Pi O feis­tily con­tends that an­other ex­pat, Jas H. Duke (not Barry Humphries), lays claim to be­ing ‘‘Aus­tralia’s only dadaist poet of any note’’. Se­len­itsch gives Rid­dell his due by de­scrib­ing him as “our miss­ing pre­cur­sor”, while also not­ing con­tri­bu­tions by Michael Cal­laghan, Mike Parr and Pete Spence.

Tip­ping, ar­guably Aus­tralia’s most im­por­tant vis­ual and in­stal­la­tion poet, opens the win­dow on to his cre­ative process, “loop­ing from ty­po­graph to in­stal­la­tion and back” in three re­lated pieces, Earth Heart, Hear the Art and Hearth. Tip­ping’s debt to Scot­tish poet and artist Ian Hamil­ton Fin­lay is ev­i­dent through­out; his nu­mer­ous com­mis­sioned in­stal­la­tion pieces have ap­peared in Mel­bourne, Lon­don, New York and, mem­o­rably, on the shores of Lake Mac­quarie, in a large-scale work that he claims is clearly vis­i­ble on Google Earth. (It is. I checked.)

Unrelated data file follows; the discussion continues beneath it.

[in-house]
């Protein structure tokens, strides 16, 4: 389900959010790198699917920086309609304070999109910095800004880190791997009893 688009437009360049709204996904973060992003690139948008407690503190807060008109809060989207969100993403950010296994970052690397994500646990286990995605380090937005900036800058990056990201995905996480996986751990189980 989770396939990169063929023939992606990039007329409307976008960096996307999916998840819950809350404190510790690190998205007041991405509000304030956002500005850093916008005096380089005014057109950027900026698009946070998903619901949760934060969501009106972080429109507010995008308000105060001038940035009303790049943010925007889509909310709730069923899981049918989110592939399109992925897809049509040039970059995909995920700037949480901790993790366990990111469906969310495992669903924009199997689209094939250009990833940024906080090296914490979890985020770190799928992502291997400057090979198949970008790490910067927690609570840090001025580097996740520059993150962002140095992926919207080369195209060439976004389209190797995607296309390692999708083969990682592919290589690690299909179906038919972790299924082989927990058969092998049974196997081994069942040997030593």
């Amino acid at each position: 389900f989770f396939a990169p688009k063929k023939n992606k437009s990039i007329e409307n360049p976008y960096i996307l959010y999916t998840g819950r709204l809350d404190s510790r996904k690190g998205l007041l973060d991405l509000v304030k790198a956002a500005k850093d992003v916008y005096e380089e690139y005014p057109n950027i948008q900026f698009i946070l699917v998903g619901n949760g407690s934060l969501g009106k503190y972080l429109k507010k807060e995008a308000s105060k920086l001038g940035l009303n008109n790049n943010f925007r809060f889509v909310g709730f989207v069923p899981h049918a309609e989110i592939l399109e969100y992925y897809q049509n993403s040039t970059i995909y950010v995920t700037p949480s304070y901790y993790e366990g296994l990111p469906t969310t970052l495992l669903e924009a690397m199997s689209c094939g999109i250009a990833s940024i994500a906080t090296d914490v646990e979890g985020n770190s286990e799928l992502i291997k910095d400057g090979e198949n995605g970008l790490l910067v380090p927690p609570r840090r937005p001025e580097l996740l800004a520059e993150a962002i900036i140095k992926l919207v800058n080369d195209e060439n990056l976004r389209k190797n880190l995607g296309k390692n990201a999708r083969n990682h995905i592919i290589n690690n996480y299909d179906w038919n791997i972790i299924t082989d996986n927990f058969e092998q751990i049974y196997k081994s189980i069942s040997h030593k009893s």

The jour­nal’s se­lec­tion of con­tem­po­rary work is di­verse and en­er­getic, and its clean and pro­fes­sional lay­out, an­other hall­mark, is no